The Secretaries

The Secretaries by The Five Lesbian Brothers – NY Fringe Festival 2010

by The Five Lesbian Brothers

(Maureen Angelos, Babs Davy, Dominique Dibbell, Peg Healey & Lisa Kron)

directed by Mark Finley

with
Virginia Baeta, Elizabeth Bell, Jamie Heinlein, Karen Stanion and Elizabeth Whitney
Winners of the Fringe Overall Excellence for Ensemble Acting Award


Set in the mill town of Big Bone, Oregon, The Secretaries follows the lives of five women who work in the office of Cooney Lumber, where every 30 days…well something involving chainsaws and lumberjacks happens. And it’s not pretty. The story is told in flashback by Patty Johnson (Elizabeth Whitney), as she recalls her initiation into the cult-like Cooney coven, led by Susan Curtis (Jamie Heinlein). Office suck-up Ashley Elizabeth Fratangelo (Karen Stanion) is jealous of the new arrival; office lesbian Dawn Midnight (Virginia Baeta) wants to go out with her (as does lumberjack Buzz Benikee, played by Baeta in a dual role); and Peaches Martin (Elizabeth Bell), just wants to eat something.

Reviews

Under any circumstances, do NOT miss The Secretaries, currently sharing the Lucille Lortel Theatre with several other Fringe Festival entries. Written by the gifted Five Lesbian Brothers, it is screamingly funny, effectively and swiftly directed by Mark Finley (who did an amazing job with (Chris Weikel’s) Pig Tale a few years back), and showcases the most captivating group of actresses in town. This is what ensemble acting is all about. I defy you to pick out the best one; it’s simply impossible, they are all just perfect. The Secretaries has four more performances…May I suggest you get your tickets ASAP? If not, I fear that once the word of mouth gets around, you’ll be standing on the outside looking in. Don’t say you haven’t been warned! — Marie Becker, Out FM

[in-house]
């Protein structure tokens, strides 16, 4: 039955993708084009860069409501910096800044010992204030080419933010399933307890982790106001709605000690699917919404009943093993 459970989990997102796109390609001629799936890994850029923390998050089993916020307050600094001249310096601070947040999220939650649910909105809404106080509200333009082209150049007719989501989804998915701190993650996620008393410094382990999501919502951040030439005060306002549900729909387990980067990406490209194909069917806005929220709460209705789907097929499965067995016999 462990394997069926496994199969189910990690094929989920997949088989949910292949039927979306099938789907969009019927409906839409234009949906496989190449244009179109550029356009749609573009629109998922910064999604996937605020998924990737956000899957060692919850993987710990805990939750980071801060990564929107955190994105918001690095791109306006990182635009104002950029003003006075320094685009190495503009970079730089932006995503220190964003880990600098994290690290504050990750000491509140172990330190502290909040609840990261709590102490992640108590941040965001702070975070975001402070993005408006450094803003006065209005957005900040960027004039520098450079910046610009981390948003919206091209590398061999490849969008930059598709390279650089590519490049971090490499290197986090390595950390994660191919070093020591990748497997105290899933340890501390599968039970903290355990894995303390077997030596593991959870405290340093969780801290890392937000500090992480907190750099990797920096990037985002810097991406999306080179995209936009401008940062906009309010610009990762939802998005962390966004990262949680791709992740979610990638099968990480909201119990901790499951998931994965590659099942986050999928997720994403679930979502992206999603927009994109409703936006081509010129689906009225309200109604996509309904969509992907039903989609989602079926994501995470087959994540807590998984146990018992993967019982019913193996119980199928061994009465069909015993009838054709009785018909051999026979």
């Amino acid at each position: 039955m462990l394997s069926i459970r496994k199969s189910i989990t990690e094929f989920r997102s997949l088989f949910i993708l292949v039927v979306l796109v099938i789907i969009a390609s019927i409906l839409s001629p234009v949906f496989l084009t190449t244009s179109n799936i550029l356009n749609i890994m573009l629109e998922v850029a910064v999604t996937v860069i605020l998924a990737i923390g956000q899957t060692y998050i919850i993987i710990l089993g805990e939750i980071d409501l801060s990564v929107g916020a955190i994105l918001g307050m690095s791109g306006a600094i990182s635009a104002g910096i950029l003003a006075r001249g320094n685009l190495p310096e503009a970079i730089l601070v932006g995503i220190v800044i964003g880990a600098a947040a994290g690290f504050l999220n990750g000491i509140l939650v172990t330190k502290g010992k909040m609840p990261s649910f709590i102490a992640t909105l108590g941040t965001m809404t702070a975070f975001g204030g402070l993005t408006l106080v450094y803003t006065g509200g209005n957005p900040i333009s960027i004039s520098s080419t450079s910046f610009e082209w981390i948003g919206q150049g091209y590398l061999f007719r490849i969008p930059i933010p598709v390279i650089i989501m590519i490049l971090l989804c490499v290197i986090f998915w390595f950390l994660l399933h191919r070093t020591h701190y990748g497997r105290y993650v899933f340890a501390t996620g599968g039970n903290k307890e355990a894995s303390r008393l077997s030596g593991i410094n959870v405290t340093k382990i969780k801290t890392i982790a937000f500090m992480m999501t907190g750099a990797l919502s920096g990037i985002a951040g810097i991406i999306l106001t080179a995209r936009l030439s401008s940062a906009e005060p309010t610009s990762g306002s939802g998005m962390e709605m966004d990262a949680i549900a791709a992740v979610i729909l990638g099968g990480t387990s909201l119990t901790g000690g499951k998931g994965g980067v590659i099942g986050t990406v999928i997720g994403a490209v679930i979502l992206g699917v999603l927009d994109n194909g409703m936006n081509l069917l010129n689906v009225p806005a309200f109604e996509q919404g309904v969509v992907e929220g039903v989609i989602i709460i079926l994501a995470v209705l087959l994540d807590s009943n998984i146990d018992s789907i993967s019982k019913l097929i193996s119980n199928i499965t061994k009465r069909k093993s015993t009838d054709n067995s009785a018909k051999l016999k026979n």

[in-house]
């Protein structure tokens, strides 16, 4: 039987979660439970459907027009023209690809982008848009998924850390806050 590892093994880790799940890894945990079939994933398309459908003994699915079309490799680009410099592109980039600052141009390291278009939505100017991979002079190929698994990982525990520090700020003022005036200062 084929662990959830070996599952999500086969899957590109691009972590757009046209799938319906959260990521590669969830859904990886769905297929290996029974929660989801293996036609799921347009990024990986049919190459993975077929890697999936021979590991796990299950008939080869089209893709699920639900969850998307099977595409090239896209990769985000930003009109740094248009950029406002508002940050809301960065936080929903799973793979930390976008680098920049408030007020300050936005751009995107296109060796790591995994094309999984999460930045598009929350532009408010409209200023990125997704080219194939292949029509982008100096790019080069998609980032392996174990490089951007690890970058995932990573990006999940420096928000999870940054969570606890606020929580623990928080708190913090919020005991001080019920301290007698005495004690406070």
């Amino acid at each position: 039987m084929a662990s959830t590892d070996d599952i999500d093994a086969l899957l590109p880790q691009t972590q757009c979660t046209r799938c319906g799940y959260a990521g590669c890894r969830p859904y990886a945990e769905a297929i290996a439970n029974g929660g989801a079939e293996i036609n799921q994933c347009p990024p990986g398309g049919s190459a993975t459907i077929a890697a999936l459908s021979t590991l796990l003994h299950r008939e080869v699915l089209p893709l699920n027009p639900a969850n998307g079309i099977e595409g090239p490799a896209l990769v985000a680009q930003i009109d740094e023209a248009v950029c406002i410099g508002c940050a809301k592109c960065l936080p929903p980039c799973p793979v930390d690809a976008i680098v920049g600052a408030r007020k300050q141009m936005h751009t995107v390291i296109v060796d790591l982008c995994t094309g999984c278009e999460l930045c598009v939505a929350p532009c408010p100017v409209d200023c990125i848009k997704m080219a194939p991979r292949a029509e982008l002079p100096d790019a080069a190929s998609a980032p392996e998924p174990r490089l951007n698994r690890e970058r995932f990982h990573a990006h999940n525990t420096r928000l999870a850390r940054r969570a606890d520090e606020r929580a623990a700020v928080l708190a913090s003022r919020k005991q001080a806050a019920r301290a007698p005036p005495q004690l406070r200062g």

At Cooney Lumber in Big Bone, Oregon the secretaries are all on the same cycle, Slim Fast is a religion, and the mill loses a lumberjack every 29 days.

Written by The Five Lesbian Brothers and first produced at the WOW Café in 1993, the play explores a specifically and deliciously lesbian form of camp, with pre-stonewall stereotypes, fun with tampons, and sex charged power plays that masquerade as female bonding. The Secretaries is an exploration of the way women not only internalize sexism but enforce it among one another. Disturbingly, in its current run as part of NYC’s Fringe Festival, the play is as current in 2010 as it was in the nineties.

Elizabeth Whitney shines in the lead role as naive new girl Patty Johnson. Through flashbacks, Patty shares her tale of having joined a murderous secretarial cult. At first the character seems like a dead-ringer for Elizabeth Moss’ Peggy on Mad Men (even though the play obviously predates the series), with her humble ambitions, latent feminism, and catch-all front bang curl, but as the play, along with her hair, unfurls, Whitney’s performance really carries the production.

In the beginning she’s the sweet, up-and-coming office starlet earning her prized secretary-of-the-month sweater set after only a week on the job but quickly she becomes an integral part of the office drama. Former office fave Ashley Elizabeth Fratangello (Karen Stanion) hates her, office lesbian Dawn Midnight (Virginia Baeta) wants to do her, and office submissive Peaches Martin (Elizabeth Bell), just wants to be liked by her. Patty, despite signing a required celibacy contract, starts sleeping with lumberjack Buzz, also played by Baeta. This first hint of Patty’s sexual independence slowly—truthfully, maybe too slowly at times—gives way to an all out Amazonian rage, a particular brand of womanly rage rarely seen outside of our own over-the-top, queer lives.